TS: Do you think there are issues with gender gaps in hospitality and liquor, whether that be pay gaps, ratio gaps, gaps in opportunity, etc? Have you personally experienced these?

SB: Without over thinking this there is an obvious gap for women in leadership mostly driven by the hiatus of raising a family. For me personally, the biggest challenge was to find the right balance and support enabling career growth while maintaining a presence at home, and not an easy task by any means.  I’ve been extremely well supported professionally throughout my career by some great male and female leaders in the industry who have helped me to create a balance in managing work and life complexities; something I am eternally grateful for and has enabled me to manage and maintain my own pathway within the liquor industry.

TS: What are some positive ways that you think women can overcome these challenges, and ways that we as an industry can tackle these types of challenges?

SB: I will be forever appreciative of an approach introduced by a respected industry leader during my time in the wine industry. An approach introduced to develop organisational effectiveness by enabling the time to think; individually, in meetings, and across every organisational interaction with courage, and rigor. This helped eliminate hierarchy by creating a culture of ease, appreciation, empowerment, understanding, equality and respect. Not gender specific, it’s an approach which can help overcome many organisational challenges and bring with it diversity and inclusivity.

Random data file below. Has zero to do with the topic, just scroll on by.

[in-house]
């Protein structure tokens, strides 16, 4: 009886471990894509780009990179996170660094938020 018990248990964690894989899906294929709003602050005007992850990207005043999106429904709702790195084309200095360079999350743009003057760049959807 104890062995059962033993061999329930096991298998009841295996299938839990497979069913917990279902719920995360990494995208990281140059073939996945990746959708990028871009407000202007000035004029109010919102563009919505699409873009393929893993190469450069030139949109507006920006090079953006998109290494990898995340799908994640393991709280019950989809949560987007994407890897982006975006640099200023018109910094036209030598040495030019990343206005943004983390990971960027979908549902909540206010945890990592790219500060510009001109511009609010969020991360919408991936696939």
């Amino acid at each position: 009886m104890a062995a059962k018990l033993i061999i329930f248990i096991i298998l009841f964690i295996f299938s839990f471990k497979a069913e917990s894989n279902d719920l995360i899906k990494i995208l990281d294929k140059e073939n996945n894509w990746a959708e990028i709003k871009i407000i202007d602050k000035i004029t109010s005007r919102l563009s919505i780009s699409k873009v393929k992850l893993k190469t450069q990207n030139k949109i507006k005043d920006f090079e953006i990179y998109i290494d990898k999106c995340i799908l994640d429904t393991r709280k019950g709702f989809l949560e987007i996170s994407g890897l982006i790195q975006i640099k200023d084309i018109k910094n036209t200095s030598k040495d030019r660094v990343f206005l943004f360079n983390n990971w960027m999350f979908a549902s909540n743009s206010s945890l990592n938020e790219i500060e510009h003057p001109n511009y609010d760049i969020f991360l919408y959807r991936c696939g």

TS: If we take a step back and think about women in general who are entering the industry and want to further their careers – from your point of view, what advice would you have for them about doing that and getting into the kind of space you’re in now?

SB: Be true to yourself, have the courage to speak up, be curious, build strong and diverse networks, and ask for what you need; you may be surprised with the level of support available, and if it’s not readily available, create it.  Don’t be afraid to lean into the tough conversations with empathy, humility and compassion, bring your support networks in when required, be proud of your achievements and celebrate the success of those around you. Having these qualities builds great leaders.

TS: The theme for this year’s IWD is Inspire Inclusion – what does this mean to you?

SB: Inclusion is critical to diversity and shaping meaningful experiences both personally and professionally.  I would like to see more people, more women of all backgrounds, experiences, and ages having the courage to believe in themselves and to have their voices heard; be brave enough to ask for what they need. 

TS: What do you think we can do as an industry to value and encourage women’s inclusion?

SB: Continue to harness and embrace the value women can add while also recognising for some – transitioning through life stages can bring conflicting priorities and dreams between life and work, while also introducing tricky health challenges, such as brain fog from menopause – now that’s next level, but bear with us, we are still valuable contributors and it’s short term. We can all learn from better understanding, supporting and acknowledging the impact of menopause on half of our population, particularly in a male dominated industry, just saying.